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Re: EVAL: Evaluation of existing structure

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I too have done "inspections" of historic structures and understand
you questions.  My own conclusion is that I've come not to believe in
the "Good old days" and that thing that might of gotten by for a long
time aren't guaranteed of getting by in the future.

It is my opinion that people who don't know much hire us who do know
something for an opinion.  We should give it to them even if its not
what they really want to hear.  You can put in a practical
"performance context" if that seems warrented but the owners should
hear what you have to say.  You might even recommend a second opinion.

Michael Donoghue, PE

-----Original Message-----
From: Richard Lewis <rlewis(--nospam--at)>
To: seaoc(--nospam--at) <seaoc(--nospam--at)>
Date: 20 February, 1998 6:13 PM
Subject: EVAL: Evaluation of existing structure

>I am doing a structural review of a historic building in Texas for a
post high
>school institute.  The building was constructed in 1871 for a school
and has
>always been used as an educational facility.  In 1972 the building
was closed
>and not used until about 2 to 3 years ago.  The owner has started to
>it.  Severe damage has occurred to the structure from water
penetration and
>termites.  Quite a bit of damage was readily visible.
>The question I want to pose is the extent of review of the structure
I am
>responsible to do.  Since I will be issuing a formal report and
sealing it I
>am responsible to perform the "standard of care" of the industry.
This is
>where you all come in.  I want your opinion on whether I am following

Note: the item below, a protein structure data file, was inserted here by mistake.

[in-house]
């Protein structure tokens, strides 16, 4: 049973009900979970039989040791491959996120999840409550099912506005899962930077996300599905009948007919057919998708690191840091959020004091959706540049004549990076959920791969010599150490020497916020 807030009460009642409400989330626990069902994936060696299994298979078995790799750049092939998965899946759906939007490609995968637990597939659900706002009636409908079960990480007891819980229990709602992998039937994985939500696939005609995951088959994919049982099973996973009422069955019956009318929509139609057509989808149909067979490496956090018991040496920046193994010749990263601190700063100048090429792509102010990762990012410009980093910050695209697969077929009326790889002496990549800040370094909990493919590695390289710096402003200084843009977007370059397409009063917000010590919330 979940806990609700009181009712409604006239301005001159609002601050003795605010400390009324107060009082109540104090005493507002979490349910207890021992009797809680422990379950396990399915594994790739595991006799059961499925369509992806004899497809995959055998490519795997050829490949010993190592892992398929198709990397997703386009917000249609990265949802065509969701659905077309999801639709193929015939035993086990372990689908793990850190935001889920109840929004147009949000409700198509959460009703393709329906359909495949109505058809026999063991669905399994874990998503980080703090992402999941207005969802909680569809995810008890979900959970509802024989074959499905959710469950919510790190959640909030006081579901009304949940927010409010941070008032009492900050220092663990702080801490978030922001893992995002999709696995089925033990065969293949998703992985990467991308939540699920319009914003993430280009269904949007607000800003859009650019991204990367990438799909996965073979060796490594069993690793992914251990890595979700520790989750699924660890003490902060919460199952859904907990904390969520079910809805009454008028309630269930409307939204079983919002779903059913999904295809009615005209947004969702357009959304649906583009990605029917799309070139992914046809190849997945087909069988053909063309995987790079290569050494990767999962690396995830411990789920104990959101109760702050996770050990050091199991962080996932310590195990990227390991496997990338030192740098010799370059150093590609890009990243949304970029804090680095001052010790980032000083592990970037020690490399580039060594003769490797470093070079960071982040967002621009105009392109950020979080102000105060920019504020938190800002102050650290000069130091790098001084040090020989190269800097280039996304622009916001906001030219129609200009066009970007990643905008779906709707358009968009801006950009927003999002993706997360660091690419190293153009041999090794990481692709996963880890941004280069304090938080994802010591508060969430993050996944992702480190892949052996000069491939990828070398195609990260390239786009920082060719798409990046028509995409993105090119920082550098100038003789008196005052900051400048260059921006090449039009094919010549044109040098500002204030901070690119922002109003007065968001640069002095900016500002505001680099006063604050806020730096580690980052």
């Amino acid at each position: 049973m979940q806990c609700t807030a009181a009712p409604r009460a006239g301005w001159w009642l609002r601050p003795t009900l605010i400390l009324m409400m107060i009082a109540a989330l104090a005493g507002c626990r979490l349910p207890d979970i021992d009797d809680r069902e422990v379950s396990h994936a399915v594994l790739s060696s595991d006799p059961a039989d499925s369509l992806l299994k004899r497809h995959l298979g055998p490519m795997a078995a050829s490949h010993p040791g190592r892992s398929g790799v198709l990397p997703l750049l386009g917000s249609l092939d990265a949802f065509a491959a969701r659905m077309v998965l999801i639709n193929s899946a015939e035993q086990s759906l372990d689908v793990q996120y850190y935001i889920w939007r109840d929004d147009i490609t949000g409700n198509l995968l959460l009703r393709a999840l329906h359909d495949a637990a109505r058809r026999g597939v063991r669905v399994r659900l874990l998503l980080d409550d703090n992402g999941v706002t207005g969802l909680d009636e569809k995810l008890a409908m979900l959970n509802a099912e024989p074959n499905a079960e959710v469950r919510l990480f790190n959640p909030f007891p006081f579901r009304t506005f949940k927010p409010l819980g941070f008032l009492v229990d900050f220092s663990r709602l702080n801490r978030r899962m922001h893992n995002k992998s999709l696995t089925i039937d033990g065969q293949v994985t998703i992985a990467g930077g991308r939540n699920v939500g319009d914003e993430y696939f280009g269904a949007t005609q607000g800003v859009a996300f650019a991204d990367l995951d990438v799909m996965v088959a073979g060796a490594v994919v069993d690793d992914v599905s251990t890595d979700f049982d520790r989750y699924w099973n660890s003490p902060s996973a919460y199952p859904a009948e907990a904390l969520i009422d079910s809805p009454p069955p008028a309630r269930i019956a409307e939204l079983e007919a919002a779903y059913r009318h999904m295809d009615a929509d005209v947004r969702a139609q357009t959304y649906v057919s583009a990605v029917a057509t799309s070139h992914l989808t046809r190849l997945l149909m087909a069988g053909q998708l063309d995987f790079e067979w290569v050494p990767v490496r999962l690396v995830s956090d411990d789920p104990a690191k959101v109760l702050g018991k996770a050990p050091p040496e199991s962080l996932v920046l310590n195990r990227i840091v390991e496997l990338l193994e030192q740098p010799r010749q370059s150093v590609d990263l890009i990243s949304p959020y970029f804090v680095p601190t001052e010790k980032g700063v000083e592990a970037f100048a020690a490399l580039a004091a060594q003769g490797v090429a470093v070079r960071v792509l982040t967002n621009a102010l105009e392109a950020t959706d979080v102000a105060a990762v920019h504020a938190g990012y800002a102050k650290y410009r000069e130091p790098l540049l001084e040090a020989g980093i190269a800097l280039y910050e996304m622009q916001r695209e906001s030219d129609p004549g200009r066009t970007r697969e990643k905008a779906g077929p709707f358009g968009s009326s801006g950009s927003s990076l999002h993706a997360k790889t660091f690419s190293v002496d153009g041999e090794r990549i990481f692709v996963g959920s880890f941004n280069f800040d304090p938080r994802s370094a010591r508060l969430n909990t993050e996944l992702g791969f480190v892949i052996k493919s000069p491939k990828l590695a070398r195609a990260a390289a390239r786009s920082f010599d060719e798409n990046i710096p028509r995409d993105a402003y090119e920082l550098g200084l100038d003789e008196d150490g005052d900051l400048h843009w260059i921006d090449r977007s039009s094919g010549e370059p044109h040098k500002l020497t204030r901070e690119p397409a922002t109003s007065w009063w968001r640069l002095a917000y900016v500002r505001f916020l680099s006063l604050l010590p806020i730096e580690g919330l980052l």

>standard of care most any other engineer would follow.
>My report documents the damage I was able to observe from water and
> Since there is so much damage by termites (the climbed over 50 feet
>the ground)  I am recommending the owner hire an expert to evaluate
>extent of termite damage to the building.  I do not have that much
>in termite damage and since termite damage is deceptive I am
>they hire an expert familiar with termite damage.
>My specific question is "How detailed of a review am I responsible to
>regarding the existing structure.  This is my opinion.  Since the
>Type has not changed since the original design, and since the
building has
>performed satisfactorily for 125 years under that occupancy, and
since the
>major part of the renovation will be architectural, there is not a
>requirement, per the Building Code, for an in-depth review.  And by
>in-depth review I mean to go out and measure all the floor beams,
>rafter, columns, decking, etc. and calculate whether they are
sufficient to
>support current building code loading.  I know if I were to do this
it would
>not meet current code, there would be connection problems because
they most
>likely would have notched the ends of beams, and other nightmares
like that.
>I know a lot of this has to do with the Scope of Work outlined with
>Owner, but in my kind of work we do not always have a well defined
Scope of
>Work.  I would need to share much more about my kind of work in order
for you
>to understand.
>Anyway, here is my propose solution.  I am going to exclude a
detailed formal
>review of all structural components in my evaluation report.  Here is
>paragraph I propose to include:
>Occupancy Assumption
> <Building Name> was designed as, and has been used as an educational
>facility since it was constructed.  <School Name> plan for using the
>is to maintain an educational use occupancy.  The occupancy type has
>changed, therefore the overall building structure is not required to
>evaluated and revised to conform to current building codes, unless a
>jurisdiction requires such review.  This structural evaluation report
>on the areas that were readily accessible and visible at the time of
>field observation.  An in-depth review of all the building structure
is not
>required, and was not performed.
>Names of the building and school have been changed to protect the
identity of
>the innocent!  :o)
>I would greatly appreciate any insight you all can give me regarding
>"Standard of Care" for the engineering industry
>Richard Lewis, P.E.
>Missionary TECH Team
>The service mission like-minded Christian organizations
>may turn to for technical assistance and know-how.